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Radio frequency identification transponder with antenna high integrated on the smart label

An Introduction to RFID Tracking

The topic of RFID Tracking involves a lot of details in order to fully understand the different features. 

What is RFID?

Radio Frequency Identification (RFID) involves using radio waves as a medium to communicate information between different systems. The hardware systems involve one or more transmitters and receivers to facilitate RFID tracking.

Frequency Ranges

LF 120-150kHz - Primarily used for animal identification.

  • Range is approximately 4 inches

HF 120-150kHz - Used by Smart Cards

  • Range is 4 inches to 3 feet

UHF 433MHz - Used for Active RFID tags

  • Range is 3 to 300 feet

UHF 915MHz - Primary frequency range for passive RFID tags

  • Range is 3 to 30 feet

Microwave 2.4GHz - 5.8GHz - Wi-Fi, Bluetooth, Active RFID

  • Range is 3 to 300 feet

Microwave 3.1GHz - 10GHz - High speed data transmissions, amateur radio.

  • Range varies greatly

Radio Freqauencies

How does RFID Work?

RFID tracking systems can be divided into two distinct groups of either passive RFID or Active RFID.

Passive RFID

Passive RFID is an RFID tracking system that uses RFID tags that don't have batteries built into them. Instead an RFID reader is required to be in range of the tag in order to facilitate communication.

  • Read range is from 1 to 30 feet

  • Tags communicate in the 915MHz frequency range

Because RFID tags are not powered by battery, there are many more types of applications that they can be applied to in order to enable RFID tracking.

  • Document tracking

  • Personnel monitoring

  • Asset location tracking

  • Tool tracking

  • Periodic asset inventories

  • Shipment logistics tracking

  • Warehouse inventory management

  • Many more

Active RFID

Active RFID is an RFID tracking system that uses RFID tags that have batteries built into them. The tags don't have to be in range of an RFID reader in order to be powered. This opens up the technology to many more applications.

  • Asset location tracking

  • Laydown yard monitoring

  • Work in progress tracking

  • Personnel monitoring

  • Temperature sensitive applications such as food and drug monitoring

  • Shipping yard monitoring

  • Mustering applications.

Passive RFID Hardware

Passive RFID is a highly standardized technology platform. As a result, there is a collection of standard hardware that can be utilized by a passive RFID tracking system. 


The RFID Tag is the single most important component of a Passive RFID Tracking system. Various other hardware component choices can be made with Passive RFID, but any Passive RFID Tracking system will always have Passive RFID tags.

RFID Tag, RFID Label, RFID Inlay - What is the difference

Passive RFID can be packaged in a couple of different ways depending on the industrial needs.

The minimal components needed for Passive RFID Tracking tags are:
  • RFID Chip - This is the processor unit for the tag

  • RFID Antenna - The antenna picks up RF signals which is used to power the chip so that it can respond.

  • Substrate - This is the material that the chip and antenna are placed upon.

When only these 3 components are added to the system, it is referred to as an RFID Inlay. There is no label or plastic incasing. Additional components can be added to provide different industrial packaging:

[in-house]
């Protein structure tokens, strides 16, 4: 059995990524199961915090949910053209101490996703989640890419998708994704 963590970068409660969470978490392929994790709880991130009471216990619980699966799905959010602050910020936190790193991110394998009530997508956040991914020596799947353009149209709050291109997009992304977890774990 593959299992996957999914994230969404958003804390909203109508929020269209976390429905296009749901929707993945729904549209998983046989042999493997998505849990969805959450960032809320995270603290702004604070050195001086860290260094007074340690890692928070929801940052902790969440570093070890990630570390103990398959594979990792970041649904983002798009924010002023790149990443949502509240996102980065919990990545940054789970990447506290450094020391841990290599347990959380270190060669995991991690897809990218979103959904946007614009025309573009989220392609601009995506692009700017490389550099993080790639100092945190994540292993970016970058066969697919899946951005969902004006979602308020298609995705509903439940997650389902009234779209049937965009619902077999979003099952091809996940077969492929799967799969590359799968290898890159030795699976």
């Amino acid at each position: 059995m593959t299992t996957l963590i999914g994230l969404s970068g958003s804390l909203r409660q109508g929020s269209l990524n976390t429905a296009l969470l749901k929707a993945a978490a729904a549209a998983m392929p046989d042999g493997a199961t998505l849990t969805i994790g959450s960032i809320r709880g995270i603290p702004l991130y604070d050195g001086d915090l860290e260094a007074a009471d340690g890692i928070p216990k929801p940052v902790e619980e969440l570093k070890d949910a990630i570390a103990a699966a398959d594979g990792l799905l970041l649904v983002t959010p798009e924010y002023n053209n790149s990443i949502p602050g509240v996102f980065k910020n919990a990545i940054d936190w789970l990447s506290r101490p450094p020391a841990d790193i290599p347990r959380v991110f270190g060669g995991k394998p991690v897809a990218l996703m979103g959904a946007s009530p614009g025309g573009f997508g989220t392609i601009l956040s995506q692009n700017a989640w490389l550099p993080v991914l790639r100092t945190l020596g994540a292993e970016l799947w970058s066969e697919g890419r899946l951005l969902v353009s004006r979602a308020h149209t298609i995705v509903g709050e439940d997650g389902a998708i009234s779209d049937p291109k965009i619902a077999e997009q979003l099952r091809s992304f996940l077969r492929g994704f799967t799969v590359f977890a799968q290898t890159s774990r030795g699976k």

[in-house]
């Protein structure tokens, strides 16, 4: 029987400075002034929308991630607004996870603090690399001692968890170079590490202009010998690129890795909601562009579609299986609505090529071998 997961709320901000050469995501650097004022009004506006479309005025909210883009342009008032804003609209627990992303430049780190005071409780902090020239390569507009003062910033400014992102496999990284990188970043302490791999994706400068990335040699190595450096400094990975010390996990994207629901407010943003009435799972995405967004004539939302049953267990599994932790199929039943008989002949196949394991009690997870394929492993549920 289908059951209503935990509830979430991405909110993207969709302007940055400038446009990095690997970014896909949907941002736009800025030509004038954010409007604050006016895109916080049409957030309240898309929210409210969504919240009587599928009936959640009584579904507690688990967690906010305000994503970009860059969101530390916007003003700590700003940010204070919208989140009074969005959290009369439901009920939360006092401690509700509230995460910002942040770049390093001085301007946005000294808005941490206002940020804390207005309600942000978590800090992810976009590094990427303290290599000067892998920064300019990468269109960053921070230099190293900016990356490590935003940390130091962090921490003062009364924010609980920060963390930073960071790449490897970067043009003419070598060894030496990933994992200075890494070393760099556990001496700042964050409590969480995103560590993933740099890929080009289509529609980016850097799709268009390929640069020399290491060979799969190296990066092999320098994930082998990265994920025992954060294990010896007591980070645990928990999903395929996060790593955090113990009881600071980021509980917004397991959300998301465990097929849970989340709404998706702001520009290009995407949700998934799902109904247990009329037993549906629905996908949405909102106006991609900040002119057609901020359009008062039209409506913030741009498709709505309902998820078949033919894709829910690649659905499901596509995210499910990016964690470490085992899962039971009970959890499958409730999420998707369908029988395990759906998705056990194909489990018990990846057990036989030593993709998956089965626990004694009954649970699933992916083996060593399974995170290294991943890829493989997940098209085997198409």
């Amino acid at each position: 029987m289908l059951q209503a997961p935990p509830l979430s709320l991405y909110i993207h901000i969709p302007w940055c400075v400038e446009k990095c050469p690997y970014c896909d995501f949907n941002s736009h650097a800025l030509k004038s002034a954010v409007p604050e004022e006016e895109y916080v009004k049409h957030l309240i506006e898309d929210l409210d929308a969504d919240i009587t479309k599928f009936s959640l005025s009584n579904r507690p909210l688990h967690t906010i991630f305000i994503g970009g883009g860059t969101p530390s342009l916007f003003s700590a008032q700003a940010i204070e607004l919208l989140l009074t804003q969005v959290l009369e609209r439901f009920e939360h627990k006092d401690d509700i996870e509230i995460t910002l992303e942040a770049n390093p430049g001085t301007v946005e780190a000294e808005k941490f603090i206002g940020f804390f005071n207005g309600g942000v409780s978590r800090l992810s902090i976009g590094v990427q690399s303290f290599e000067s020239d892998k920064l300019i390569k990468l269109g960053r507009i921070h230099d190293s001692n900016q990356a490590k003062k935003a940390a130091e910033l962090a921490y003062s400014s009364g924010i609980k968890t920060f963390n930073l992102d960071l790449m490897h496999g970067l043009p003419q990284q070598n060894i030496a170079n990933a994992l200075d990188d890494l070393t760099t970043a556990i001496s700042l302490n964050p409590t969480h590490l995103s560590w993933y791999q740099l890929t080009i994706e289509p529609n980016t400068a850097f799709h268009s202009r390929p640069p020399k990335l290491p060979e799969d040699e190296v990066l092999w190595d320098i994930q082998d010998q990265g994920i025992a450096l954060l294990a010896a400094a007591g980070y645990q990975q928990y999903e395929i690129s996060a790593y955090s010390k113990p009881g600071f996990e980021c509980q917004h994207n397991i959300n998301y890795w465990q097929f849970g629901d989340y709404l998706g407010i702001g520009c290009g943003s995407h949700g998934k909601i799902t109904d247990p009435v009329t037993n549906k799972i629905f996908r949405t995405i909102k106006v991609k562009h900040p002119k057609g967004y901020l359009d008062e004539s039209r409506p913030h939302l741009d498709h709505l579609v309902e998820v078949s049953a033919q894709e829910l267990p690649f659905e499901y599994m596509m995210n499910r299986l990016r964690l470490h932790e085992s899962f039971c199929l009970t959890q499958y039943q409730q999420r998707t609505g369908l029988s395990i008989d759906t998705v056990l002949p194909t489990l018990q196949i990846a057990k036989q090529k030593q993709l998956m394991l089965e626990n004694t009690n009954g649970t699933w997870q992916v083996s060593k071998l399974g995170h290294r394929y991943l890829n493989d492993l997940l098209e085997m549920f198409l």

• RFID Label - The adhesive is placed within a material like a paper label. This allows custom information to be printed upon the tag to provide human readable information. RFID Labels are often paired with RFID Printers in a custom environment.

  • RFID Tag- When extra protection is required, an RFID protective encasement can be used to ruggedize the components as well as provide special properties to adjust to the material that the Passive RFID tag will be attached to.

Metal Mount Tags

Trying to place a standard RFID paper label tag onto a metal asset will change the operating properties of the antenna, shorting out the RFID. To address this, manufacturers create special Metal Mount RFID tags that are designed to be affixed to metal objects.


RFID Tag Performance

RFID tracking tags have a wide variety of performance characteristics ranging from only 1 foot  up to 30 feet or so. This wide variation is largely influenced by the size of the tag.

A general rule of thumb is that the smaller the RFID tag, the smaller the expected read range. These numbers correlate with manufacturer specifications as well as real-world data.

  • Smaller isn't always better.

  • It is important to carefully match the space constraints of your assets when selecting your RFID tags.

  • Beware of metal - Remember that special Metal Mount tags must be used when applying to metal products. Some assets, such as laptops, may have a surface that looks plastic, but in reality uses a metal-composite material which regular RFID Tags won't work on.

RFID Readers

A Passive RFID Tag will not work for RFID tracking until it is powered by an RFID Reader. Various kinds of RFID Readers exist each tailored for specific applications.

Mobile Readers

Mobile Readers are handheld readers with RFID built into them. They are typically configured as an RFID gun where you pull the trigger to start reading RFID tags nearby. Mobile readers enable RFID tracking at any location. Mobile readers excel at:

  • Periodic inventories

  • Asset Location discovery

  • Rapid checkout operations

  • Tool crib management 

Mobile Readers come in two basic configuration options:
  • Integrated Mobile Reader - The mobile unit is integrated into a single unit. These readers often have docking stations which they can be slotted into to ensure the unit is always fully charged when you pick it up.

  • Sled Mobile Readers - These mobile units consist of the RFID gun part of the reader with an additional mobile computer piece that is used to drive the RFID gun component. Sled units tend to be less expensive, but you have to worry about running out of battery with two different hardware components.


Integrated Mobile Reader


Sled Mobile Reader

Fixed Reader

Fixed Readers are designed to be mounted on a wall or ceiling to enable RFID tracking at a specific location. Fixed Readers have ports where RFID Antennas can be attached.

  • Different readers have a different number of ports. Typical configurations are two or four port readers.

  • Fixed Readers typically provide drivers to interface with the hardware.